Martin Luther King’s ‘dream’ still not reality

Martin Luther King Jr addresses marchers during his "I Have a Dream" speech at the Lincoln Memorial in Washington DC

Martin Luther King Jr addresses marchers during his "I Have a Dream" speech at the Lincoln Memorial in Washington DC

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Fifty years ago, Dr Martin Luther King Jnr made one of the most dramatic speeches in the history of politics and public speaking.

Say the words “I have a dream” to people of certain generations and they will know exactly what you mean.

If you don’t know what I mean, visit YouTube and you will soon get the picture.

It was a brave speech at a time of great racial tension and political upheaval.

And it set the tone for much of the politics that followed.

It could be argued that Malcolm X made better, braver speeches.

But Dr King held the world, for those few minutes, in the palm of his hand as he worked the television cameras in a way that, must surely, never have been seen before and the like of which has never been seen since.

Nobody could claim that 50 years later racism is a thing of the past.

Clearly things are a lot better than they were 10, 20, 30 and 40 years ago.

But there is still an underlying level of racism that I find appalling.

Many inter-faith groups still fight hard to give us a truly integrated society.

But anyone who believes that has already happened is, unfortunately, sadly mistaken.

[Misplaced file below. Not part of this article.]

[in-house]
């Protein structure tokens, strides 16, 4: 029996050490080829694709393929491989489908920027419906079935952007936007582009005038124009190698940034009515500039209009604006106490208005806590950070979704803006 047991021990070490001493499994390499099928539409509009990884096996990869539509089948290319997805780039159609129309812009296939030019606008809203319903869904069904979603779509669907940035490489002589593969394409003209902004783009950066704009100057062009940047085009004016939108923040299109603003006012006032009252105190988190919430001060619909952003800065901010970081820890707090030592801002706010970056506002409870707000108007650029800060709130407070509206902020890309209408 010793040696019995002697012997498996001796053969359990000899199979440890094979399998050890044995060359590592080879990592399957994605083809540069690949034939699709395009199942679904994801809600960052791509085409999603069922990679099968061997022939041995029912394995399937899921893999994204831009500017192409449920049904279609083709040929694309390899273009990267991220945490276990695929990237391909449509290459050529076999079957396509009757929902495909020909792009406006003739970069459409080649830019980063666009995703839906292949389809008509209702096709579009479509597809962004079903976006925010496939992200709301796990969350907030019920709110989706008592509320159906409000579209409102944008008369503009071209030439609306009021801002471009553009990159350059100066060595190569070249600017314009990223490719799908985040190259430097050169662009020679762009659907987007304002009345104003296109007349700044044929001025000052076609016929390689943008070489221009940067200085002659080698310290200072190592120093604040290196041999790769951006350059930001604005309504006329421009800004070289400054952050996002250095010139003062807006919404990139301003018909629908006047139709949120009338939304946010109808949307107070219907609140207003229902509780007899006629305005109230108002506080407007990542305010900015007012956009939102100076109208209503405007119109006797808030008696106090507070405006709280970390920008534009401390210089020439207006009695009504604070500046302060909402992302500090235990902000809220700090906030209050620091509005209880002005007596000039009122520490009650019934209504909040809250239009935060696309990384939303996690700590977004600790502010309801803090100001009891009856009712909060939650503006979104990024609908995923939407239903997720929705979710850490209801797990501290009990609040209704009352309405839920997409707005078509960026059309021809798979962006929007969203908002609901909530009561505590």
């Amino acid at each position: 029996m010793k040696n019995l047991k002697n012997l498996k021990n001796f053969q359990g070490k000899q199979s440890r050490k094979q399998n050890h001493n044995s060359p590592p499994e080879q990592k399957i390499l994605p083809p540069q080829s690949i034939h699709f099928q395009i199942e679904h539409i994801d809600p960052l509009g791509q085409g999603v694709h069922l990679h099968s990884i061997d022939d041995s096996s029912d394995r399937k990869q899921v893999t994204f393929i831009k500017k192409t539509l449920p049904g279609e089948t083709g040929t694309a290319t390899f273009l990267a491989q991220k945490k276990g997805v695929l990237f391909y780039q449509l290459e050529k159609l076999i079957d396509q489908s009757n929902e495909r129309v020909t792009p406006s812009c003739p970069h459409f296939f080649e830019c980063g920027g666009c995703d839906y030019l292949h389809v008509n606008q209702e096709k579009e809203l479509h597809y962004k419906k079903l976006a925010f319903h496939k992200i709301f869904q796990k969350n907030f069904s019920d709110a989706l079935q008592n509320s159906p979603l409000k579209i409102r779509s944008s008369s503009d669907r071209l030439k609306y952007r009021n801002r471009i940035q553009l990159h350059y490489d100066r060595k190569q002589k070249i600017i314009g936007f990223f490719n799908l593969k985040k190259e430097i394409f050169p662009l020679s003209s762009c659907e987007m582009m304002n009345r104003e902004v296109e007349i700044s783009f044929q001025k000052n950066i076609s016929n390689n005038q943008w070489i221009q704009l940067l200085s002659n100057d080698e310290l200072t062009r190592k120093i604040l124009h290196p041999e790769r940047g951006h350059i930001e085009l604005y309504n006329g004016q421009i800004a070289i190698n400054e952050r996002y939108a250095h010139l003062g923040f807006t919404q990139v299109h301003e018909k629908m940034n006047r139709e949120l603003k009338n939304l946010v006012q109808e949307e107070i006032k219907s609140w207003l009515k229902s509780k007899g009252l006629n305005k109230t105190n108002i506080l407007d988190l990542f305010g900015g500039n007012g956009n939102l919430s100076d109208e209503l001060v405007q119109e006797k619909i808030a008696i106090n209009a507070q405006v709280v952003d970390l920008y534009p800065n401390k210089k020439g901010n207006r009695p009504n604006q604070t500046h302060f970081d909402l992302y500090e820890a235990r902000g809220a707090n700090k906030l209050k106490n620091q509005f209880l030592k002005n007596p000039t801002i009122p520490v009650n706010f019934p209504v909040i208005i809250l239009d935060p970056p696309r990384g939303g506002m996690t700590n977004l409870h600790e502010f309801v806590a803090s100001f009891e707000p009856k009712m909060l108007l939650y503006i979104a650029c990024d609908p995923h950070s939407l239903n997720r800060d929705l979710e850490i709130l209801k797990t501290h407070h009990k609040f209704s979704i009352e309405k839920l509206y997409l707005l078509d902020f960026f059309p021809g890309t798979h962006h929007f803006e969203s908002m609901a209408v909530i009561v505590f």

It is a sad fact of life that too many people in this area have a level of racism indoctrinated into them.

My upbringing was the complete opposite of that and I still find it very difficult to understand how the colour of someone’s skin, their religion, their heritage, culture or their language could make them a better or worse person.

At the very first Pendle Stage Awards in 1990, Peter Allen chose to deliver the “I have a dream” speech.

It was a spine-tingling episode that reduced the Pendle Hippodrome Theatre in Colne to complete silence.

Imagine my horror half an hour later to share a taxi home with an acquaintance who insisted on calling the driver “Abdul” all the way home.

I still hear the same kind of thing in local Indian restaurants and at taxi ranks.

And while that behaviour still persists, Dr King’s dream remains just that.